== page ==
Syndication in Commercial Real Estate

Real Estate Syndication: What You Need to Know

Real estate syndication is the process in which multiple investors pool their money together to purchase a commercial property. Syndication is similar to crowdfunding, and many real estate syndication deals are now crowdfunded on the internet, through platforms such as Fundrise, Realty Mogul, and a variety of others. Investors in a real estate syndication deal benefit by getting access to deals they would not be able to create on their own, as well as by not having to worry about the day-to-day hassles of personally owning investment property (i.e. property management).

Real estate syndication deals are usually structured as either limited liability companies (LLCs), or limited partnerships (LPs), with the sponsor being the general partner (GP), and each investor participating as a limited partner (LP). A sponsor typically invests somewhere between 5% and 15% of the equity into a real estate project, while the investors typically place 85% to 95% of the equity into the project.

In some cases, a syndication deal is set up as a joint venture(JV), in which a third equity partner helps gather investors for the sponsor. In many cases, this JV partner will also help with other responsibilities, such as tax reporting.

How Profits are Distributed in a Real Estate Syndication Deal

Both the investors (LPs) and the sponsor (GP) receive profits from a real estate syndication in multiple ways. Rental profits are typically distributed on a monthly or quarterly basis, depending on the exact nature of the syndication agreement.

Overall, deals can last anywhere between 6 months and 10+ years, though this is typically determined at the beginning of the deal. Deals end when a property is sold and the investors get their money back, plus a certain amount of the profits. Specifically, the LP investors need to achieve what’s called a preferred return, which averages about 8%, before the investors can receive carried interest, an additional share of the profits.

For instance, if an investment achieves a return of 12%, and the preferred return is 8%, both the LP investors and the GP sponsor will get the same amount of return, up to 8%. However, the GP may be entitled to a larger percent of the profits, say, 25%, for all profits above 8%. This is called a hurdle, and in some cases, a deal may have multiple hurdles. For instance, in the example deal above, there could be a second hurdle of 20%, and the GP might get 50% of all profits above that 20% return. This method of profit distribution is often referred to as a waterfall structure.

Let’s take the example of a property sale at the end of a 1-year syndication deal. When purchased, the property was initially valued at $700,000, and now, one year later, is being sold for $1,000,000, for a $300,000 profit (a 30% return). The GP placed 10% equity in the property, or $70,000, while the remaining investors placed 90% equity in the property, or $630,000. If the preferred return is 8%, and the GP receives a 25% share of profits above that amount, the GP will receive a 25% share of all profits over $56,000.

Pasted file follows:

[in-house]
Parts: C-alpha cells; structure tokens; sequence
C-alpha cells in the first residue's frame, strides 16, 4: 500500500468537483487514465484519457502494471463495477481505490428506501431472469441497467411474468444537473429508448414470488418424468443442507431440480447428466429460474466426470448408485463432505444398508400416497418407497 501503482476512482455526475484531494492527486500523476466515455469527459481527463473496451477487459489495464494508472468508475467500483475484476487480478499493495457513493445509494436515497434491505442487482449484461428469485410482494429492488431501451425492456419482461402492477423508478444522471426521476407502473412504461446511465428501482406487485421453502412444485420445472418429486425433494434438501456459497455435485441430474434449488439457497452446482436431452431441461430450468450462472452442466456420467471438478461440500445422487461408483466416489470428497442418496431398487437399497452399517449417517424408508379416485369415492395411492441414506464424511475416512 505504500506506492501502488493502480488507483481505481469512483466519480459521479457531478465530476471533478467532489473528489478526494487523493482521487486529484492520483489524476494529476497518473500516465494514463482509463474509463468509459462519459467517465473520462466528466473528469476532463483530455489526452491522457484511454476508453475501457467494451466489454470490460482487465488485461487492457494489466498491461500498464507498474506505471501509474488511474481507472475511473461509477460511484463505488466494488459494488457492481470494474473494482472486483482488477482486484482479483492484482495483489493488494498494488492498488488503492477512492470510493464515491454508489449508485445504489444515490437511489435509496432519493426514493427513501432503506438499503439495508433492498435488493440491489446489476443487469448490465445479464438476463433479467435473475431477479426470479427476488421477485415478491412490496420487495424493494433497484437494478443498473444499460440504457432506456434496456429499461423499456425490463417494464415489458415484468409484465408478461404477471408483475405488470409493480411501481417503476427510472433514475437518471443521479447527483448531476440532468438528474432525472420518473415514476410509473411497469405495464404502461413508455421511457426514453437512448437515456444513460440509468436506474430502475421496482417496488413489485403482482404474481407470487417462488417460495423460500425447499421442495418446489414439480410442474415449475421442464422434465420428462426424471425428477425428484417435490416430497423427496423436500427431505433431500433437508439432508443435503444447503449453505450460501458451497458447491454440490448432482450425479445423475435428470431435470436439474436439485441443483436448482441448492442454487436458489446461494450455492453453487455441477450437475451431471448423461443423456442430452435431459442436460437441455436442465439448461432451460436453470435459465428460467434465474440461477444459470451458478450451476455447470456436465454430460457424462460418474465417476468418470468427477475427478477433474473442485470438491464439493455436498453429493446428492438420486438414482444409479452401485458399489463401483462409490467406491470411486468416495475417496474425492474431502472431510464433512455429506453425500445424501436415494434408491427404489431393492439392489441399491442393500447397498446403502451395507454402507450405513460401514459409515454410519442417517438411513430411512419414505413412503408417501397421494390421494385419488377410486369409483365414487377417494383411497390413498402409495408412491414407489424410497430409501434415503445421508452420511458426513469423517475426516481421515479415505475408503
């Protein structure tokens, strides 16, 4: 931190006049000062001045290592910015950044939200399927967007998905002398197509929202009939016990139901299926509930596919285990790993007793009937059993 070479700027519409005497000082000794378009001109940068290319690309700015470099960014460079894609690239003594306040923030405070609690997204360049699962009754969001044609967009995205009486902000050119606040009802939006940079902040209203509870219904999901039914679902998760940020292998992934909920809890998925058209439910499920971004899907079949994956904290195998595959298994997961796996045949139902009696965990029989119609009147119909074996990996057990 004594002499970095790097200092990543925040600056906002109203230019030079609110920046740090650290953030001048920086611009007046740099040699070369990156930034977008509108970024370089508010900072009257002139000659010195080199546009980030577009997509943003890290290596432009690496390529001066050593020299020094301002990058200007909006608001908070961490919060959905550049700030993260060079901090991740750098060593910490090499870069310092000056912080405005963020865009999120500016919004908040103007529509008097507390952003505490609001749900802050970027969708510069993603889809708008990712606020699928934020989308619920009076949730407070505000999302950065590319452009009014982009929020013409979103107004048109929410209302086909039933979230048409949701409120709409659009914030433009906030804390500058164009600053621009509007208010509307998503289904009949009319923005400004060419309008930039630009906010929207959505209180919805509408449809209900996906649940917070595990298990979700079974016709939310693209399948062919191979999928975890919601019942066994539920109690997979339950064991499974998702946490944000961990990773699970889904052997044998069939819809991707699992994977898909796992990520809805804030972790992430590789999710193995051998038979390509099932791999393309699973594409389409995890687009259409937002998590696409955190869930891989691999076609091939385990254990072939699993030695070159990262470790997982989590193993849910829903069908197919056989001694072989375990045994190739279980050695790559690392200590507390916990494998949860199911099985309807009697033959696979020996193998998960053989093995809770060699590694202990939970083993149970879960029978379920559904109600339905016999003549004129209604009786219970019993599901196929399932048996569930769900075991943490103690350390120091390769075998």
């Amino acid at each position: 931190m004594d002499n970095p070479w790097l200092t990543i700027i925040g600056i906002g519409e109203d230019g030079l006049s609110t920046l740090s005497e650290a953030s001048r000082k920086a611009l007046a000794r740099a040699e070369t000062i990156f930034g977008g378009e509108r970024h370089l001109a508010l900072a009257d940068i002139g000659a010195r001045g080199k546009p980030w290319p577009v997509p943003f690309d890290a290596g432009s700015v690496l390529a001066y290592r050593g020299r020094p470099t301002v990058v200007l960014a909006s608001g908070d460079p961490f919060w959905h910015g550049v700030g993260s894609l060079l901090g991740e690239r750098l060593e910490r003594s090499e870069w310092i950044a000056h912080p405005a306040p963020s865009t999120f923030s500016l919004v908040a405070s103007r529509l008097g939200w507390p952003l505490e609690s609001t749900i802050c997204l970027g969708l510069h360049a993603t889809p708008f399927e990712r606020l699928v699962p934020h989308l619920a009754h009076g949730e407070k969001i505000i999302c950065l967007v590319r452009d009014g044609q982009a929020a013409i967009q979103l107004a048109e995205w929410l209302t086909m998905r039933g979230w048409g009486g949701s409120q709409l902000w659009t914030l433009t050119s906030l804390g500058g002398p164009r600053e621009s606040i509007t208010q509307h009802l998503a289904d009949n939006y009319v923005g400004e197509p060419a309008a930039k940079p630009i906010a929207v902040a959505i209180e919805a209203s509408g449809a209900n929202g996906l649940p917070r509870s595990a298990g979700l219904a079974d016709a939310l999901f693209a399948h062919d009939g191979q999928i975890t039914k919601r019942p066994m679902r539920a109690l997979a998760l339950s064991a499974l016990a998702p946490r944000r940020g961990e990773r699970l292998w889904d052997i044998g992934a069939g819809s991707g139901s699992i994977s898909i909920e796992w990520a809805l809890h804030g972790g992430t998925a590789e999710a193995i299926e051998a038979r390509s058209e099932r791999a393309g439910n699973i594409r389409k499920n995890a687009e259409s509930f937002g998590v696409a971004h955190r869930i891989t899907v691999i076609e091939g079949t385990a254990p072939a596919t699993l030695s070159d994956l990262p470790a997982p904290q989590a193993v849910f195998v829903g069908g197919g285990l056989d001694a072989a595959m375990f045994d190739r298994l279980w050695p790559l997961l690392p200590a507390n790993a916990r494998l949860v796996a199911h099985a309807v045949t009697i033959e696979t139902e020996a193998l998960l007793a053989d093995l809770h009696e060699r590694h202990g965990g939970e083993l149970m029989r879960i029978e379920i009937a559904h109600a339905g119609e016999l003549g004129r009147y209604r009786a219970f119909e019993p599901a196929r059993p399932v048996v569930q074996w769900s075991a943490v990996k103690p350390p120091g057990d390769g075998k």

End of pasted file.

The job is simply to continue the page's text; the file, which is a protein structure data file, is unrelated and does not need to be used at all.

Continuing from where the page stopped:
In this case, the GP will receive an 8% share of profits up to 8%, equaling $4,480, and a 25% share of the remaining $244,000, equalling $61,000. In the end, this means that the GP will receive $65,480, or a 93.5% return, while the LPs will receive a total of $234,520, or a 37.2% return. It should also be stated that a sponsor/syndicator will generally receive a disposition fee of around 1% of the sale price when the property is sold, which, in this case, would add an additional $10,000 to the sponsor’s profit, slightly changing the percentages mentioned above.

Of course, this example is somewhat exaggerated, as a 30% property appreciation in 1 year is quite unlikely. In addition, we don’t include tax liabilities, or the impact that a commercial loan would have on the investment-- as the vast majority of syndication deals are done with debt. Finally, it’s important to realize that in longer deals, returns are typically calculated via IRR (internal rate of return), which incorporates the concept of time value of money (TVM).

Commercial Real Estate Loans and Syndication Deals

For LP investors and sponsors, choosing the right type of commercial financing for a deal is of paramount importance. In many cases, syndications that will last more than a year or two (as most do) will benefit from fixed-rate financing, as this makes financial forecasting significantly easier. In addition, looking at the loan term is also essential, especially for investors. If the loan will need to be refinanced before the syndication period is over, the deal becomes significantly riskier.